A Catholic bishop in war-torn Mali whose diocese lies in the path of Islamic insurgents said "people are hiding in their homes, unable to venture out."
Bishop Augustin Traore of Segou, Mali, said
by telephone: "Although our churches are still intact, people are
becoming afraid to enter them. Our entire Catholic culture will clearly
be in danger if this conflict drags on.
"Until the havoc caused by the French bombing ends and the hostilities
cease, no one will be in a position to know what has happened," he said
after noting that the country's churches could face destruction if
Bishop Traore spoke on Jan. 16 as French combat troops prepared to engage government rebels at Diabaly, 90 miles north of Segou.
Meanwhile, Helen Blakesley, regional information officer for Catholic
Relief Services, said more than 200,000 Malians had migrated to the
south since a March 2012 military coup, while a similar number had fled
to Niger, Burkina Faso, Morocco and Algeria.
Blakesley said a tradesman from the rebel-held town of Tombouctou, or
Timbuktu, a world heritage site, was renting rooms with 40 members of
his extended family in Mali's capital, Bamako, helped by CRS cash
donations. She said the man told her more family members were arriving
She added that the tradesman, Ibrahima Diallo, had been robbed by armed
rebels during the five-day truck drive to the capital, which he had made
with his blind sister and five small children.
Blakesley said two women, Fanta Poudiougou and Mariam Dembele, had
described fleeing their hometown of Gao, 200 miles southeast of
Tombouctou, without their husbands to avoid the threatened rape of their
She added that both women were "praying negotiations will work," fearing
military intervention could place civilians in the crossfire.
Bishop Traore said relations between Christians and Mali's Muslim
majority remained "good at local level" and had not been damaged by the
Islamist insurgency, adding that people of all faiths were "vigorously
committed" to maintaining the country's secular character.
"People are deeply anxious and longing for this turbulence to end," Bishop Traore said.
"The needs are great everywhere, and they include securing places of worship," he said.
Ethnic Tuareg rebels seeking to establish a separate state overran most
of northern Mali during 2012, operating alongside the Islamist group
Ansar Eddine, which is believed linked to al-Qaida.
African forces were expected to join French troops Jan. 16 in an attempt
to drive insurgents back from central parts of the landlocked country,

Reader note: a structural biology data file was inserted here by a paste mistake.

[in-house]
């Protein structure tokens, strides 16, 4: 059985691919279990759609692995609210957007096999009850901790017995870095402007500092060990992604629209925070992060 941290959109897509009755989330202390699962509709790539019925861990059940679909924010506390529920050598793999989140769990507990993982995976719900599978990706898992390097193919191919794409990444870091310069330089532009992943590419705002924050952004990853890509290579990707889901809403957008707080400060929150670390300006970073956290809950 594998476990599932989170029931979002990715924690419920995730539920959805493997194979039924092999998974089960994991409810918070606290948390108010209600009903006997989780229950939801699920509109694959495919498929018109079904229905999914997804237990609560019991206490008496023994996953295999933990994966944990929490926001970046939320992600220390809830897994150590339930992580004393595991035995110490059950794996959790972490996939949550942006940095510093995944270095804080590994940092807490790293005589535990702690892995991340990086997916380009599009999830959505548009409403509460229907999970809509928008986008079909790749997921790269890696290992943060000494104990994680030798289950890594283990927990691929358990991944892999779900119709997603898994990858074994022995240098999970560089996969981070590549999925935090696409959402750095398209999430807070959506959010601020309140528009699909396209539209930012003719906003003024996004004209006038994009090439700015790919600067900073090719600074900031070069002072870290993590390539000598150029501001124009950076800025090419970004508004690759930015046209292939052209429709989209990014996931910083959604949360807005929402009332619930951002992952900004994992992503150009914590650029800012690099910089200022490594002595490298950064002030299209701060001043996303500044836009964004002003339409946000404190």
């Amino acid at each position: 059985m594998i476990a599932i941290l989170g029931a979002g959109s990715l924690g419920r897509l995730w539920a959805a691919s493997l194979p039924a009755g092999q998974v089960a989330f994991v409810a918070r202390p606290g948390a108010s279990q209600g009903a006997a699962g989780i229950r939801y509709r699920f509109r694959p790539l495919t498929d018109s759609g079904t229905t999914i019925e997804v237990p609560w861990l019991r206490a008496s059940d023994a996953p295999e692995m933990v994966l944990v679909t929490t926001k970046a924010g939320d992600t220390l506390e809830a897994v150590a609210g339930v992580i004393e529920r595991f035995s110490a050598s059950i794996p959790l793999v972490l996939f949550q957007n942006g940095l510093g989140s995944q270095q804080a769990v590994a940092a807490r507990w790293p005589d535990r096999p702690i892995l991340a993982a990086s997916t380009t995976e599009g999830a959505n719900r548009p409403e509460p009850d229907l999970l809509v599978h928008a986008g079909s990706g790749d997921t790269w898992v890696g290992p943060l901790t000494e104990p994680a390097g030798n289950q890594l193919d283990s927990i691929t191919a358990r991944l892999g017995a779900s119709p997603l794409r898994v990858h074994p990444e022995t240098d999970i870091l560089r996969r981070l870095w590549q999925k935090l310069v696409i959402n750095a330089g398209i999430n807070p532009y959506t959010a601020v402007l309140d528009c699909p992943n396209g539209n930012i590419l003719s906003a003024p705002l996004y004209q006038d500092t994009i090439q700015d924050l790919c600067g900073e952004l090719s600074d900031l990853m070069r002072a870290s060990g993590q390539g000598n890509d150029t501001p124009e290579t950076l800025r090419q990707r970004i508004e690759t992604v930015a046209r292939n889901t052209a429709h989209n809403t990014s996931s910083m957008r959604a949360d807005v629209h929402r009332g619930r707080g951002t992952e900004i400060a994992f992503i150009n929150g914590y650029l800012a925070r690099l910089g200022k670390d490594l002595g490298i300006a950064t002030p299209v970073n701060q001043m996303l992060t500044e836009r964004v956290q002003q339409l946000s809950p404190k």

after French jets began bombing rebel-held towns Jan. 11.
Sean Gallagher, CRS country representative in Mali, said the U.S.
bishops' international development agency was providing help to people
fleeing from rebel-occupied parts of Mopti Diocese.
He added that many northern inhabitants had fled to Segou but were now
moving south to Bamako as the insurgent threat to Mopti and Segou
"Conditions aren't so bad in the rural towns, where the autumn harvests
were good and there's food available," Gallagher told CNS Jan. 16.
"Since most of the displaced are women and children, it's much harder in
urban areas like Bamako, where the priority is to ensure they have
enough to eat and can maintain their dignity."
The Catholic Church has six dioceses and makes up less than 2 percent of Mali's predominantly Muslim population of 15.8 million.
In a July statement, the country's Catholic bishops' conference and the
Association of Protestant Churches deplored the robbing of Christian
families and occupation of churches in Tombouctou, Gao and other
In mid-January, Archbishop Jean Zerbo of Bamako asked that a
humanitarian corridor be opened in his country, and he appealed to
international aid agencies and foreign governments to help those
Earlier, in a New Year's message, Archbishop Zerbo said all of Mali
seemed "possessed by demons of division," which had brought a wave of
"robberies, rapes, persecutions, mutilations, profanations of places of
worship and sacred tombs, and death sentences."
He urged local Christians to avoid "discouragement, despair and
indifference," and remember "nothing is impossible with God," adding
that people should find signs of hope in "the joy of children" playing
at refugee camps in Bamako and the welcoming of new-born babies.
He noted that the international community was helping, but said "the
ball is in the court of Mali's own people, and it would be dangerous to
defer indefinitely the responsibilities belonging to us."